Fearless Fund’s Arian Simone on why a downturn is business as usual for minority founders

Arian Simone sat poised center stage at the Embrace Ambition Summit to share words that many entrepreneurs in the audience understood far too well.

“Women of color are the most founded, entrepreneurial demographic,” she said at the biannual business conference hosted by the Tory Burch Foundation. “They are just the least funded.”

Simone is the co-founder of Fearless Fund, one of the first funds launched by women of color that aim to only invest in women of color. At the event, her words rang true for the audience, many of whom are women entrepreneurs and know very well the daunting journey of fundraising that leaves them with only about 2% of all venture capital investment.

“I know that founders of color would have similar success rates if given the same opportunity and resources,” Jasmine Jones, founder of the intimates company Cherry Blossom, told TechCrunch. Jones was at the event and spoke on a panel earlier in the day regarding entrepreneurship.

“Until we all recognize that our distinct differences can be the greatest asset to the development of innovation, solutions, and growth, the industry will continue to overlook promising companies,” she said.

Regarding the harrowing stats, Simone said at the event it will take “trillions of dollars” to move them.

“When we first started the Fearless Fund, people looked at us like we were crazy.” Arian Simone, co-founder, Fearless Fund

The current market downturn might drastically hinder any progress being made on this front. Valuations have plummeted, and total funding at all stages has declined. In May, Sequoia warned its founders that the financial recovery could be long, and Y Combinator told the companies in its portfolio that their chances of successfully fundraising were “extremely low” in this downturn.

However, the situation for diverse investors and founders ironically has a silver lining. While minority, women-led businesses need to be supported at this time, Simone said, these founders are used to weathering harsh economic conditions due to systemic barriers that have already excluded them from fundraising. There might be an increased dearth of capital this year, but access to the money wasn’t necessarily promised to these founders anyway.

As a result, Simone and her portfolio have a simple plan for navigating this time: Conduct business as usual.

The goal is to persist

Simone, a serial entrepreneur, launched Fearless Fund in 2019 alongside actress Keshia Knight Pulliam and business adviser Ayana Parsons. The fund seeks to close the funding gap for minority-women founders in the tech and consumer packaged goods space.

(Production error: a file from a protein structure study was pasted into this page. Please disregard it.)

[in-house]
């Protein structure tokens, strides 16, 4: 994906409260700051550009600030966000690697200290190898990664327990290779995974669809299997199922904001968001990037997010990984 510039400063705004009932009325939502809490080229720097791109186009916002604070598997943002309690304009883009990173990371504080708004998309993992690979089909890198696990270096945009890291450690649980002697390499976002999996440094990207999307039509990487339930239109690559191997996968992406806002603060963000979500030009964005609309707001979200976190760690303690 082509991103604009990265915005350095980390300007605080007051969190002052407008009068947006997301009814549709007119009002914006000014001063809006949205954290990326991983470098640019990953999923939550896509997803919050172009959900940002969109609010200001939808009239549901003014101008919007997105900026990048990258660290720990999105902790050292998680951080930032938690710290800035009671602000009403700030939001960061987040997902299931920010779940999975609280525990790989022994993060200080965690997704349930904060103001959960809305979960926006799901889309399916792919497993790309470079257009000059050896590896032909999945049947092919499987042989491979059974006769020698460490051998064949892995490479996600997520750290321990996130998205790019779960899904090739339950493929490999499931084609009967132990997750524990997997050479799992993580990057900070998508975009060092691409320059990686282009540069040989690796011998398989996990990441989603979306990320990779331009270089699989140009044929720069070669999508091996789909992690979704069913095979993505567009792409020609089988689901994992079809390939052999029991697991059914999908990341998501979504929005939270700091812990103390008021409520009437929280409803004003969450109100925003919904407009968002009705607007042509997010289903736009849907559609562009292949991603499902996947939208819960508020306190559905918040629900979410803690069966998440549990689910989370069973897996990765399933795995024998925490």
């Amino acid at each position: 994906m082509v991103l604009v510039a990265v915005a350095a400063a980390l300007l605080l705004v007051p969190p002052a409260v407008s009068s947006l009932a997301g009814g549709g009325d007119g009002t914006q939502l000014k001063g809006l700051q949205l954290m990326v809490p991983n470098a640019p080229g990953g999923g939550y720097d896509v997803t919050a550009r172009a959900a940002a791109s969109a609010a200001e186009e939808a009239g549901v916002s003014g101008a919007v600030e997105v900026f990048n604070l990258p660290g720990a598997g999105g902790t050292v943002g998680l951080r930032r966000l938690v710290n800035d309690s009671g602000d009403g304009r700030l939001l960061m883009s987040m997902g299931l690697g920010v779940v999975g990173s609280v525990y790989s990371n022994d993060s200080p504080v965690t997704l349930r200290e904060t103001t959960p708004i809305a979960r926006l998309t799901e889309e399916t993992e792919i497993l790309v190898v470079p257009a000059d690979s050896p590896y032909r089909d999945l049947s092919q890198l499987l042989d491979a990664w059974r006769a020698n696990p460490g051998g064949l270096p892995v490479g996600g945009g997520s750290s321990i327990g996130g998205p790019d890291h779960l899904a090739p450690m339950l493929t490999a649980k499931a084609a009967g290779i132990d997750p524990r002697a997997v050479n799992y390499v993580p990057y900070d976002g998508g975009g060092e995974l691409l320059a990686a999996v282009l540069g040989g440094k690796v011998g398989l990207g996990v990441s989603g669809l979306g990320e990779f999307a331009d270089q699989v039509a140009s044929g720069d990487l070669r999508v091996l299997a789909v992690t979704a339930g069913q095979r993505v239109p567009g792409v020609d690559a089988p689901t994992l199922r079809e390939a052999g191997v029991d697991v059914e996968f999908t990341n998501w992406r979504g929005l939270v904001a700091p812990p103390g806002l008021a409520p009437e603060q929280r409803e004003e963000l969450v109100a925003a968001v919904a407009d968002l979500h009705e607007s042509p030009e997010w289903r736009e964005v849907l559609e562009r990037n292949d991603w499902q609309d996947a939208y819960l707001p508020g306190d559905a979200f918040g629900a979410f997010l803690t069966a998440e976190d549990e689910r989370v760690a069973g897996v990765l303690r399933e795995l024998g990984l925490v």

So far, the fund has seen success — it has invested in 31 companies, all founded by women of color. More than five of these were started by Black women who each raised $1 million in VC funding last year, a feat achieved by less than 250 Black women as of 2021.

For Fearless Fund, business as usual means continuing to deploy capital from its second fund into 10 to 15 new companies this year, Simone said. Typically, Fearless Fund provides companies with early-stage funding but recently decided to create an extended seed allocation to help support companies past Series A.

Simone said raising money past Series A is difficult for women of color. Last year, when there was a record $330 billion in venture capital invested in startups, less than five Black women raised money past the Series A stage, and one of them was Rihanna, per Crunchbase data.

Fearless Fund also plans to continue its focus on its internship and scholarship program in partnership with three HBCUs (historically Black colleges and universities) — Howard University, Clark Atlanta and Simone’s alma mater Florida A&M — to train the next generation of VCs. The fund will also continue its collaboration with the Tory Burch Foundation to deploy hundreds of grants for minority-women-owned enterprises. The goal remains to increase the economic opportunity and access for women and people of color.

“Companies that are venture-backed have seen their fair share of horror stories,” Simone said. “They don’t typically get rattled by the current macroeconomic climate.”

The work needs to be done

Simone is hopeful that increased awareness of the industry’s racial problems will help prevent any hurdles to increasing the capital allocated to diverse founders.

Simone said this is a unique moment in time, but overall, founders are grateful for the progress we’re seeing. In fact, some within her portfolio have apparently told her that her investments helped change the trajectory of their entrepreneurial careers — if they attempted to start a business even a decade ago, the extreme lack of support and resources would have conquered them.

Simone’s background enables her to understand this, which, perhaps, makes it imperative for her to stay steady during this downturn. Growing up in Detroit, she realized that investors didn’t look like her when she was raising money in college to open a boutique and promised herself that she’d one day become the investor she sought.

“When we first started the Fearless Fund, people looked at us like we were crazy,” she said, adding that there needs to be more Black and brown investors in the space to increase the amount of funding minority businesses receive. “We will only keep growing and encouraging more women to join us. That is when we will see a great change.”

This article was updated to reflect quotes by founder Jasmine Jones. 

Correction: A previous version noted the Embrace Ambition Summit as the Embrace Action Summit. The article has been updated to reflect that change.